Wilkins, John, A discovery of a new world : or a discourse tending to prove, that 'tis probable there may be another Habitable World in the Moon ; with a discourse concerning the Probability of a Passage thither; unto which is added, a discourse concerning a New Planet, tending to prove, that 'tis probable our earth is one of the Planets

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        <div xml:id="echoid-div260" type="section" level="1" n="59">
            <s xml:id="echoid-s3798" xml:space="preserve">
              <pb o="76" file="0256" n="256" rhead="That the Earth may be a Planet."/>
            but declinare, or vacillare, to decline or ſlip
            aſide from its natural courſe. </s>
            <s xml:id="echoid-s3799" xml:space="preserve">Thus it is
            uſed by David, Pſal. </s>
            <s xml:id="echoid-s3800" xml:space="preserve">17.</s>
            <s xml:id="echoid-s3801" xml:space="preserve">5. </s>
            <s xml:id="echoid-s3802" xml:space="preserve">where he prays,
            Hold up my goings in thy Paths, ןטמגלב
            that my Foot-ſteps ſlide not. </s>
            <s xml:id="echoid-s3803" xml:space="preserve">He does
            not mean that his feet ſhould not move. </s>
            <s xml:id="echoid-s3804" xml:space="preserve">So
            Pſal. </s>
            <s xml:id="echoid-s3805" xml:space="preserve">121. </s>
            <s xml:id="echoid-s3806" xml:space="preserve">3. </s>
            <s xml:id="echoid-s3807" xml:space="preserve">He will not ſuffer thy foot to be
            moved. </s>
            <s xml:id="echoid-s3808" xml:space="preserve">Thus likewiſe, Pſal. </s>
            <s xml:id="echoid-s3809" xml:space="preserve">16.</s>
            <s xml:id="echoid-s3810" xml:space="preserve">8. </s>
            <s xml:id="echoid-s3811" xml:space="preserve">Becauſe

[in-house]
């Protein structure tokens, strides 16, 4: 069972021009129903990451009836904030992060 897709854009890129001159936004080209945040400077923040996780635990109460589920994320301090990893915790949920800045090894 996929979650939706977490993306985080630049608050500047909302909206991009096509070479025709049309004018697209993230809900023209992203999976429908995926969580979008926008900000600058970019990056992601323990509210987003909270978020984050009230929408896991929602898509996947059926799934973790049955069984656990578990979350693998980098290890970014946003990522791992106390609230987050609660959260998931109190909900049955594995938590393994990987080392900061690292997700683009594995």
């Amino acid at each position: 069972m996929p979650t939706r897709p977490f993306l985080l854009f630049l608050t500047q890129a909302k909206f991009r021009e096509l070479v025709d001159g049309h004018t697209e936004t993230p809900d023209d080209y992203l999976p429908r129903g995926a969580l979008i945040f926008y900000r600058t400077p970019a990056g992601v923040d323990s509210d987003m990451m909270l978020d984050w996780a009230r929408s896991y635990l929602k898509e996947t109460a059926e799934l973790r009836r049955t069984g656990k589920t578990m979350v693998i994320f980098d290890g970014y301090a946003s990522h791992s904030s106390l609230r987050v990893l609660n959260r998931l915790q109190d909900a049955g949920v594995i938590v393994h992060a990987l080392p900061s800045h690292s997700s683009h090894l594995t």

the Lord is at my right band, I ſhall not be
            moved: </s>
            <s xml:id="echoid-s3812" xml:space="preserve">which laſt place is tranſlated in the
            New Teſtament, by the Greek word {οα-
              <note position="left" xlink:label="note-0256-01" xlink:href="note-0256-01a" xml:space="preserve">Act.2.25.</note>
            λευω, which ſignifies fluctuare, or vacillare,
            to be ſhaken by ſuch an uncertain motion,
            as the Waves of the Sea. </s>
            <s xml:id="echoid-s3813" xml:space="preserve">Now, as David's
            feet may have their uſual motion, and yet
            in this ſenſe be ſaid not to move, that is,
            not to decline or ſlip aſide : </s>
            <s xml:id="echoid-s3814" xml:space="preserve">ſo neither can
            the ſame phraſe, applied to the Earth, prove
            it to be immovable.</s>
            <s xml:id="echoid-s3815" xml:space="preserve"/>
            <s xml:id="echoid-s3816" xml:space="preserve">Nor do I ſee any reaſon, why that of
            Didacus Aſtunica, may not be truly aſſir-
              <note position="left" xlink:label="note-0256-02" xlink:href="note-0256-02a" xml:space="preserve">Comment.
              an Job.</note>
            med, That we may prove the natural
            motion of the Earth, from that place in
            Job 6.</s>
            <s xml:id="echoid-s3817" xml:space="preserve">9. </s>
            <s xml:id="echoid-s3818" xml:space="preserve">Qui commovet terram è loco ſuo,
            as well as its reſt and immobility from
            <s xml:id="echoid-s3819" xml:space="preserve"/>
            <s xml:id="echoid-s3820" xml:space="preserve">From all which, it is very evident, that
            each of theſe expreſſions, concerning the
            founding or eſtabliſbing both of Heaven or
            Earth, were not intended to ſhew the un-
            movableneſs of either, but rather, to ma-
            niſeſt the Power and Wiſdom of Provi-
            dence, who had ſo ſetled theſe parts of </s>